Visitor numbers are kept deliberately low. Ulpotha has figured out in order to no overwhelm the area’s resources, they can allow only 20 guests at a time and be ‘open’ for just 30 weeks a year. This is why they don’t publish the exact location of Ulpotha on their website or other promotional material. When a booking is confirmed, the location is shared. Obviously this means that the precise location is not exactly a State Secret, however random walk-ins have never been a problem so it is clear that respect for Ulpotha’s policy is fairly widespread.

Children are not only welcome at Ulpotha, their stay is priced extremely reasonably. All littlies who share a bed with a parent are free, and children who need their own bed, up to age 16, are charged just 50% of the adult rate. Despite the high numbers of solo travelers who come to Ulpotha, it is a little-known and ideal spot for families. The gentle pace of life and the inclusion in local activities can be an educational and spiritually nourishing experience for kids. The Sri Lankan culture of being loving and welcoming to children is a far cry from adults-only vacations where the mere mention of our smaller friends is enough to raise a shudder.

Ayurveda is a powerful and integral part of life in Ulpotha. According the locals, there is more to Ayurveda than simply a depth of knowledge. There is also a spiritual and emotional X-factor that means the difference between a mediocre practitioner and a truly good one. In this light, it wasn’t until 2005 that Ulpotha, through chance or serendipity, came into contact with Dr. Srilal Mudunkothge (B.A.M.S.) and the local - free - Ayurveda clinic was established. Ayurveda is used preventatively and curatively for the locals and paying guests and by all accounts is a powerful force for change. Ayurvedic treatments and massage are available at an extra cost and complement the mainstay yoga classes. Ayurvedic treatment is US$80 per day, with a tailored three-day course running at $200 as it holds more value than single days. Longer packages are also available, depending on the total length of stay.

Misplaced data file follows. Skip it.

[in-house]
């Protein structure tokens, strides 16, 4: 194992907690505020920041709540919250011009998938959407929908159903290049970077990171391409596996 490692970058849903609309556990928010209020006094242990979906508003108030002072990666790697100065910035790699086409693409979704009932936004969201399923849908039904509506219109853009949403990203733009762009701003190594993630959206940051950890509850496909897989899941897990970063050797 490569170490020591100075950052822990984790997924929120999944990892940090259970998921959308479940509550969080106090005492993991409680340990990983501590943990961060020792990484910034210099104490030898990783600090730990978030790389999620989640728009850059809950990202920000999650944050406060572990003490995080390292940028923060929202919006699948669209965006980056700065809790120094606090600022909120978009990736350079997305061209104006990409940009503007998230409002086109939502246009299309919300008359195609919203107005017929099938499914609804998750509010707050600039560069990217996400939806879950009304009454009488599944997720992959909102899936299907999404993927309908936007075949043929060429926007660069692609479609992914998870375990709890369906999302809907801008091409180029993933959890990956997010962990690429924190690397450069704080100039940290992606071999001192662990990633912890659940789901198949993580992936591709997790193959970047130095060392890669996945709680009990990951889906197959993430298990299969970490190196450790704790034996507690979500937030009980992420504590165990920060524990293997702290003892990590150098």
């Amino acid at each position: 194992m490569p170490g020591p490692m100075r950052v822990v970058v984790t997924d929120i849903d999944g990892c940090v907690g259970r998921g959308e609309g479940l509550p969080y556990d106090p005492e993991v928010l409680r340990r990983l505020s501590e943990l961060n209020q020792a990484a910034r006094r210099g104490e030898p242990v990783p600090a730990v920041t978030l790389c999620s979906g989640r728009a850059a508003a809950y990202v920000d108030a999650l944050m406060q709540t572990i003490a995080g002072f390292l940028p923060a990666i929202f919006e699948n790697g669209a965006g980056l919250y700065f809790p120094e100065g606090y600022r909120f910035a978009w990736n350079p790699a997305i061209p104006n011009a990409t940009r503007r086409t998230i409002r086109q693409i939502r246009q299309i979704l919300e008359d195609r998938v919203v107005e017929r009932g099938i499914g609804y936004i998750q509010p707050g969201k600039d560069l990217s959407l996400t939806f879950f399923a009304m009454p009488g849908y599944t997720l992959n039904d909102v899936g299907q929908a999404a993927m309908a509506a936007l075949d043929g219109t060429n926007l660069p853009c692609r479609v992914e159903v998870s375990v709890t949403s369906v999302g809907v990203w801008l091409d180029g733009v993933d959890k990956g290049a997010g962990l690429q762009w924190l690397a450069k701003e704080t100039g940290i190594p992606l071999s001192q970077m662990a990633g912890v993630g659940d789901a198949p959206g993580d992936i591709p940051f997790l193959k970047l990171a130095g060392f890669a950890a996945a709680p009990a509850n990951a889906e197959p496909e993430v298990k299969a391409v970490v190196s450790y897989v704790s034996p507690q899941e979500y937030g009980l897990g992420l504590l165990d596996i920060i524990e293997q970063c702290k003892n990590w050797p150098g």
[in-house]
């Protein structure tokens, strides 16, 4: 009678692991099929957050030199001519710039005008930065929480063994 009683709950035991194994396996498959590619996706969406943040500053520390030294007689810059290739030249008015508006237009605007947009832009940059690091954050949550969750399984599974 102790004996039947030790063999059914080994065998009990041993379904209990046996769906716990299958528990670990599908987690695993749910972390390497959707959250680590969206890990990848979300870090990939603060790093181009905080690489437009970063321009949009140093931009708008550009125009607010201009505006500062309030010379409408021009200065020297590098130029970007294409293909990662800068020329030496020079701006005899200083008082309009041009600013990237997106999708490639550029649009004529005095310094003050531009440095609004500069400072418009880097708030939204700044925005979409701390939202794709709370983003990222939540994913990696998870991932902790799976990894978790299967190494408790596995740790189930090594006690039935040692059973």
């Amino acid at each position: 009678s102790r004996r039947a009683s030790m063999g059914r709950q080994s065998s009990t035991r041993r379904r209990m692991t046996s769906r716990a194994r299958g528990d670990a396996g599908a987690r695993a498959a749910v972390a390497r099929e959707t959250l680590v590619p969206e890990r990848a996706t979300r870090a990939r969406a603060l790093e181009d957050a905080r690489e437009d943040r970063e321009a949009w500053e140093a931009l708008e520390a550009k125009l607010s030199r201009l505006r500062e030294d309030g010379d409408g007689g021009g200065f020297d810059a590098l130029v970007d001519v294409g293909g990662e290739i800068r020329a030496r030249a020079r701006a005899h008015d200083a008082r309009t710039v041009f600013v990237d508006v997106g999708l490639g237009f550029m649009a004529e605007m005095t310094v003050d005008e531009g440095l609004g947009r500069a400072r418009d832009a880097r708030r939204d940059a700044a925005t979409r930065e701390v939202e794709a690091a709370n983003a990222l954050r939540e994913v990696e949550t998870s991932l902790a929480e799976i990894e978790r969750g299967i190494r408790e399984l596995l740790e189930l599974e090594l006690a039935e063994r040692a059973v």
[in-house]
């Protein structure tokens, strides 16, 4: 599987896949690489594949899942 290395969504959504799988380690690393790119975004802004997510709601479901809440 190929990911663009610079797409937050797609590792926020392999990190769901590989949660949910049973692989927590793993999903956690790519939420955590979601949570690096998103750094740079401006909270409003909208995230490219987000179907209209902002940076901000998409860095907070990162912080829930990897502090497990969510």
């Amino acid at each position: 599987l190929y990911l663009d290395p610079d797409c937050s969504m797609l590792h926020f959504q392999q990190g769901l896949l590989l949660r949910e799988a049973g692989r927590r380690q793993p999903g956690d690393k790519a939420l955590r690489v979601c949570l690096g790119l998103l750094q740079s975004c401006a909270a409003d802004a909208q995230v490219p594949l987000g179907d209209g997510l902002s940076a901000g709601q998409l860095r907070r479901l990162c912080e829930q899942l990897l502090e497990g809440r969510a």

The unique mix of cultural understanding, visitors from all over the world, and green isolation, that is Ulpotha, has not, to our knowledge, been replicated anywhere else in the world. This really is a unique opportunity to change gears, relax, and find a harmonic balance with one of the world’s few remaining hidden secrets. Getting off the grid has never been more pleasurable.

About the area: The Cultural Triangle, Sri Lanka

Sri Lanka’s Cultural Triangle is the area in the middle of the island that ecompasses five World Heritage Sites: The Ancient Cities of Polonnaruwa , Dambulla and Sigiriya and the Sacred Cities of Kandy and Anuradhapura. For thousands of years this region has drawn pilgrims - mostly of the Buddhist variety - and is known for its deep spiritual significance and energy. Life here is mostly traditional, particularly in the mountainous and rural areas, with gentle and friendly locals providing just as much beauty as the natural environment. Humidity is high in this region, and stays high for most of the year. It is really this ambient moisture that can be problematic for some visitors, rather than the temperatures which range from a cool 10 degrees C (50F) in the night of the central highlands up to to 30 degrees C (86F) in the heat of the day. Sri Lanka is just above the equator so does not have truly distinctive seasons. However the Cultural Triangle can be affected during one of Sri Lanka’s two yearly monsoon seasons. Typically from May to August, the rainy season does not make visiting prohibitive and some say it is their favorite time of year.

Image credit: Ulpotha and Susanna Scott